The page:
6 Jun 2014

An Idiots Guide To Course Types




Let's get down to business. There are basically four types of courses in Nigerian universities. Understanding the nature and significance of these courses is useful to us undergrads because it helps us to know how important each type of course is to our grades and overall stay in the university.

Compulsory (Core) Courses:
Core courses are as their name implies, the core and foundation of our studies as undergraduates. They are courses that we must pass (40% in most universities) to proceed to the next level of study. Core courses are usually courses from our own department or a department very similar to ours. For instance, as an undergraduate of Physics, your core courses would probably be Physics and Mathematics.
Core courses being the fundamentals of your undergraduate program are very important, and now I will address the elephant in the room (no relation to Fat Joe):
'What happens if I fail a core course?'
It's quite simple, really. Up until your penultimate year (300 Level/Part 3 in most courses), if you fail to meet the 40% mark, you will re-take the course or 'carry it over'. If you are in your final year, it will result in an extra-year for you. But that's not so bad, Edwin will explain better in the next article.

Elective Courses:
Elective courses are courses you can choose whether to take or not. They are courses that may be of interest to students of your department and hence will be in your course list. They may also not be in your course list and you may have to obtain permission to take them. For instance, a Physics undergrad may want to further his knowledge of Philosophy beyond the General Studies courses, and since Philosophy is in an entirely different Faculty from Physics, he will have to obtain special permission from his Head of Department or Dean to take that course.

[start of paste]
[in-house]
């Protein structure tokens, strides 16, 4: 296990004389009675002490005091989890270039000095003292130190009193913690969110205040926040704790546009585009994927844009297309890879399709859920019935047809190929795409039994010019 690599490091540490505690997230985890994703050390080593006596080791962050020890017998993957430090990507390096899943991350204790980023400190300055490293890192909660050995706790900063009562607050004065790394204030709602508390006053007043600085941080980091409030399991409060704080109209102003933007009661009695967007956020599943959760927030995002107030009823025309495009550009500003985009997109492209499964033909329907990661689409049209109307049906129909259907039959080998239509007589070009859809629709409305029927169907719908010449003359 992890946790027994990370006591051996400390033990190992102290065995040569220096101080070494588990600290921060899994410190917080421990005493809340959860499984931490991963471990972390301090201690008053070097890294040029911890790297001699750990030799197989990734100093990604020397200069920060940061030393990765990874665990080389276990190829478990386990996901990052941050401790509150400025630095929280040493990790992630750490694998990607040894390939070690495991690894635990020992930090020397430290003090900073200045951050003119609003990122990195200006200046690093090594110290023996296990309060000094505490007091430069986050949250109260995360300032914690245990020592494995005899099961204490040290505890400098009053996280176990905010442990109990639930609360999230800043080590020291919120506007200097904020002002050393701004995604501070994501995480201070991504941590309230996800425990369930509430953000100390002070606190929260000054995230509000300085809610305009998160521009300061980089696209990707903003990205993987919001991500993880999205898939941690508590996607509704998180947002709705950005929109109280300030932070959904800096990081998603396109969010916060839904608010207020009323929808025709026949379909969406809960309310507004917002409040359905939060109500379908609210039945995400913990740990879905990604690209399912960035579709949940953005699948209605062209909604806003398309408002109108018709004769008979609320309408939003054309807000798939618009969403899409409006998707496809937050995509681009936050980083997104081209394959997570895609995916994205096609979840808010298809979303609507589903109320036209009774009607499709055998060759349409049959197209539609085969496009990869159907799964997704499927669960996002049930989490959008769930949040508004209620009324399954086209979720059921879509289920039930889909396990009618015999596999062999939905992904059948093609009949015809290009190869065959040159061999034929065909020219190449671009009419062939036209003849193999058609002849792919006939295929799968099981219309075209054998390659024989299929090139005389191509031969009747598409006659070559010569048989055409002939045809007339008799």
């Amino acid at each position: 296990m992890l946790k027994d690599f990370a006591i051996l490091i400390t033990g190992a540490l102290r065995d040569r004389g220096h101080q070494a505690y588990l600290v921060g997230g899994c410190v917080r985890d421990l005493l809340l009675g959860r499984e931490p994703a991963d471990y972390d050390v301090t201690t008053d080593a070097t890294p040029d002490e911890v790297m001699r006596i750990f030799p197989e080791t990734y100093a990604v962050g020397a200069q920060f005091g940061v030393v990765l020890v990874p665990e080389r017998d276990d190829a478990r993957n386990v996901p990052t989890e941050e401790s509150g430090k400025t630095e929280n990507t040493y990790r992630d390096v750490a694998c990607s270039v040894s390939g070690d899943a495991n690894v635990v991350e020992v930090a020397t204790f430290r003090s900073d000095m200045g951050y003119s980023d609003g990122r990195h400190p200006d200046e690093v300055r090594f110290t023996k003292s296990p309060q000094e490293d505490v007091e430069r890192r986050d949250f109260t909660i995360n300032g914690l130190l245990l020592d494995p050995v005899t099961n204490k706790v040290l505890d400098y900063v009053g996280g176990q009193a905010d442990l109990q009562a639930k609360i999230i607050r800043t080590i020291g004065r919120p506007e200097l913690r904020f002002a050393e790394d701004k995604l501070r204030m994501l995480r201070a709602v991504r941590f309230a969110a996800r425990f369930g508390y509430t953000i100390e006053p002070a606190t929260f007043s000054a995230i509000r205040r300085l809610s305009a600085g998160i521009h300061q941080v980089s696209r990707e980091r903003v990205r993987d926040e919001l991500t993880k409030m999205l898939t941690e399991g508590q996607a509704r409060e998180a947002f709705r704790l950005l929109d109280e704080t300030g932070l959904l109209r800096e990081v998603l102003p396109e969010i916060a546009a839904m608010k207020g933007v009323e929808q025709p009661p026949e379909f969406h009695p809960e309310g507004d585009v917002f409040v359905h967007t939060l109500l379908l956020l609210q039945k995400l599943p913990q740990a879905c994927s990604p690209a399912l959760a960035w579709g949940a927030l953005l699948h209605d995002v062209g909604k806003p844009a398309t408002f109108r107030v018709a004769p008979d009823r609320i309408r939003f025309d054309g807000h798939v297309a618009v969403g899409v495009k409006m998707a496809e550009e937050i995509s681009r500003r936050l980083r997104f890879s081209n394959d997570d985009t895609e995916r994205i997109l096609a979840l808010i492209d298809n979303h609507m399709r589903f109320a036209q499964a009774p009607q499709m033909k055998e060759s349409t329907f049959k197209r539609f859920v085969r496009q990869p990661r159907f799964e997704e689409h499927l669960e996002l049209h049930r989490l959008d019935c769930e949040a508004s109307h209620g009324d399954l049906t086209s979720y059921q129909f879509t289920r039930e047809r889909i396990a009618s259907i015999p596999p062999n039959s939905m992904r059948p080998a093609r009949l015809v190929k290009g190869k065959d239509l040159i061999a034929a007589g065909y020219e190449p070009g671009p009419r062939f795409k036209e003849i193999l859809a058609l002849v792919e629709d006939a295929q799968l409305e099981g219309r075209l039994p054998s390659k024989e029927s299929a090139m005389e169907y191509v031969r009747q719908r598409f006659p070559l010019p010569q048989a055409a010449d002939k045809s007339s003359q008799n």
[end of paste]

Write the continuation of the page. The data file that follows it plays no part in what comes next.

A lot of times, Electives are used to 'boost' CGPAs or are used to make up the minimum requirement of units to take in a session. If you should fail an Elective, you don't carry it over but it affects your CGPA negatively.

Pre-requisite Courses:
From the name it's pretty easy to guess what pre-requisite courses are. They are courses you have to take before you can take another course, usually in the same series. For instance, before you can take a 200 Level course on say, Probability, you may have to have taken a 100 Level course on the same topic. Usually, you need to get at least 30% to pass a Pre-requisite course.
Now it gets tricky. 30% is technically a Fail so no 'points' or grades will be awarded you. But you will not need to retake the course and you will be allowed to take other courses in the series.

Required Courses:
Think of Required Courses as Core Courses that are not from your department. A required course is a course that you have to take and pass in order to proceed to the next level. The pass mark as usual is 40% and failure may result to carrying over the course. There is a reason is said 'may result' because some Required Courses come in 'sets'. I'll explain using my own required courses last semester.
In Physics, we are required to pass 8 units of Mathematics. We took four Mathematics courses each with a courseload of 4 units. Hence, we had to get above 40% in two out of our four mathematics courses and at least 30% in the other two. Getting below 30% in the other two would result in us carrying over the courses.

General Studies and Special Cases:
In all Nigerian universities that I know of, students take General Studies courses. In the University of Ibadan we call them GES. GES courses are usually compulsory and follow the nature of compulsory courses but in some institutions, they are Required Courses and follow that pattern.
Special Cases come up regularly in the university and I just want to mention one case. It is possible to fail some courses and not carry them over; this can be done by getting a 'waive' from your Head of Department. This is extremly difficult to get and is usually given to only people who were sick and unavailable to take their exams.

Best Practice: Take all your courses seriously and do your best in your examinations. All courses are important and significant to an undergraduate and always remember 'no knowledge is lost'. And that's an idiot's guide to course types. This does not mean you're an idiot, it's just a colloquialism used to generalize 'simple' things (that didn't really make sense to me but *shrugs*).

Until next time,

Hello!

*Hands baton to Edwin*

Ezim Osai
May 2014

Lagos.

3 comments: